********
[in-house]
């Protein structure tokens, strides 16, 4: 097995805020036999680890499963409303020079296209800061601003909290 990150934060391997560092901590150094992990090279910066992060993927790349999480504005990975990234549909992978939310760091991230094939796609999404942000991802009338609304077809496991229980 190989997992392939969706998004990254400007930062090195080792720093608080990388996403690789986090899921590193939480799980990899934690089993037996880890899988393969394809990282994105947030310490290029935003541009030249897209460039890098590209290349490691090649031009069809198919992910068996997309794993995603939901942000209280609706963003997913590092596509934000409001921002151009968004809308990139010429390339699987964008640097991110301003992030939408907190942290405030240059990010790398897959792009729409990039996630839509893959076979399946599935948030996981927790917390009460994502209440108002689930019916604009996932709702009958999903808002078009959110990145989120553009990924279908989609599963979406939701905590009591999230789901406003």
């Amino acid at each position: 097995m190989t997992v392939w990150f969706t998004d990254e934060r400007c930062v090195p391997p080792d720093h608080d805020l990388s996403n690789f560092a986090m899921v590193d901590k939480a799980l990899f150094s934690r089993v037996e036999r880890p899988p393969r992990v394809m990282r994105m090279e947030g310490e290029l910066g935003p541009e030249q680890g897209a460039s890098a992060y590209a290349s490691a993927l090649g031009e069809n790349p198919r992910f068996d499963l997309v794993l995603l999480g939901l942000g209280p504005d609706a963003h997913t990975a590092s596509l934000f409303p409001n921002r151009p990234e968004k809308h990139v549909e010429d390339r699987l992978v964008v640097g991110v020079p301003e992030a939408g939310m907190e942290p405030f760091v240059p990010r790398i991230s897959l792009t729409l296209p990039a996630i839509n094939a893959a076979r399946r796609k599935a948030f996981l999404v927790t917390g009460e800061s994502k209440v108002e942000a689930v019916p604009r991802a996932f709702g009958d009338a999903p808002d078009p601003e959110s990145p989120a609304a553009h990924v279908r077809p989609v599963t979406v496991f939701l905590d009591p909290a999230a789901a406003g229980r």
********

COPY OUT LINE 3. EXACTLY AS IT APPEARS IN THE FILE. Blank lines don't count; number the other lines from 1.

């Amino acid at each position: 097995m190989t997992v392939w990150f969706t998004d990254e934060r400007c930062v090195p391997p080792d720093h608080d805020l990388s996403n690789f560092a986090m899921v590193d901590k939480a799980l990899f150094s934690r089993v037996e036999r880890p899988p393969r992990v394809m990282r994105m090279e947030g310490e290029l910066g935003p541009e030249q680890g897209a460039s890098a992060y590209a290349s490691a993927l090649g031009e069809n790349p198919r992910f068996d499963l997309v794993l995603l999480g939901l942000g209280p504005d609706a963003h997913t990975a590092s596509l934000f409303p409001n921002r151009p990234e968004k809308h990139v549909e010429d390339r699987l992978v964008v640097g991110v020079p301003e992030a939408g939310m907190e942290p405030f760091v240059p990010r790398i991230s897959l792009t729409l296209p990039a996630i839509n094939a893959a076979r399946r796609k599935a948030f996981l999404v927790t917390g009460e800061s994502k209440v108002e942000a689930v019916p604009r991802a996932f709702g009958d009338a999903p808002d078009p601003e959110s990145p989120a609304a553009h990924v279908r077809p989609v599963t979406v496991f939701l905590d009591p909290a999230a789901a406003g229980r």